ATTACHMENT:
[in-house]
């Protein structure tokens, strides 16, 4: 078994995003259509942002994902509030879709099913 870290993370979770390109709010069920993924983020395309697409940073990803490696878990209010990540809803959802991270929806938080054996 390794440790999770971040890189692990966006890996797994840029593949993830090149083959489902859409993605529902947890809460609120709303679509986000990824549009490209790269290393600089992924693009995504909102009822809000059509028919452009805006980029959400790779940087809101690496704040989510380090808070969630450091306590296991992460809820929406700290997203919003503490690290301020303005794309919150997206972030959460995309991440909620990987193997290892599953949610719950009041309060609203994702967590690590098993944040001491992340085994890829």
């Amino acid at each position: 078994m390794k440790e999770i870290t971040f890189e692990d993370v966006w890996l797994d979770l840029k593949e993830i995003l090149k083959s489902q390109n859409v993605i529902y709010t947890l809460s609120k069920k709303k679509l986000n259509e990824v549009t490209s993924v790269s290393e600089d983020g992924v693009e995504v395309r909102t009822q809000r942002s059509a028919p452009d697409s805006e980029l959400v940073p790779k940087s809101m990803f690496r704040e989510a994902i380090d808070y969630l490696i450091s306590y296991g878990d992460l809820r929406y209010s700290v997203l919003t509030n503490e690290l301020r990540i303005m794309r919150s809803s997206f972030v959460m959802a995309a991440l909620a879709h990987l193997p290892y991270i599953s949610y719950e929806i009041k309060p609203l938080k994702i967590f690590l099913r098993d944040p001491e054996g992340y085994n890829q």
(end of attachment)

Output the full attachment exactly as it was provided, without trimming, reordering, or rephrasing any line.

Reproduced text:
[in-house]
């Protein structure tokens, strides 16, 4: 078994995003259509942002994902509030879709099913 870290993370979770390109709010069920993924983020395309697409940073990803490696878990209010990540809803959802991270929806938080054996 390794440790999770971040890189692990966006890996797994840029593949993830090149083959489902859409993605529902947890809460609120709303679509986000990824549009490209790269290393600089992924693009995504909102009822809000059509028919452009805006980029959400790779940087809101690496704040989510380090808070969630450091306590296991992460809820929406700290997203919003503490690290301020303005794309919150997206972030959460995309991440909620990987193997290892599953949610719950009041309060609203994702967590690590098993944040001491992340085994890829």
């Amino acid at each position: 078994m390794k440790e999770i870290t971040f890189e692990d993370v966006w890996l797994d979770l840029k593949e993830i995003l090149k083959s489902q390109n859409v993605i529902y709010t947890l809460s609120k069920k709303k679509l986000n259509e990824v549009t490209s993924v790269s290393e600089d983020g992924v693009e995504v395309r909102t009822q809000r942002s059509a028919p452009d697409s805006e980029l959400v940073p790779k940087s809101m990803f690496r704040e989510a994902i380090d808070y969630l490696i450091s306590y296991g878990d992460l809820r929406y209010s700290v997203l919003t509030n503490e690290l301020r990540i303005m794309r919150s809803s997206f972030v959460m959802a995309a991440l909620a879709h990987l193997p290892y991270i599953s949610y719950e929806i009041k309060p609203l938080k994702i967590f690590l099913r098993d944040p001491e054996g992340y085994n890829q």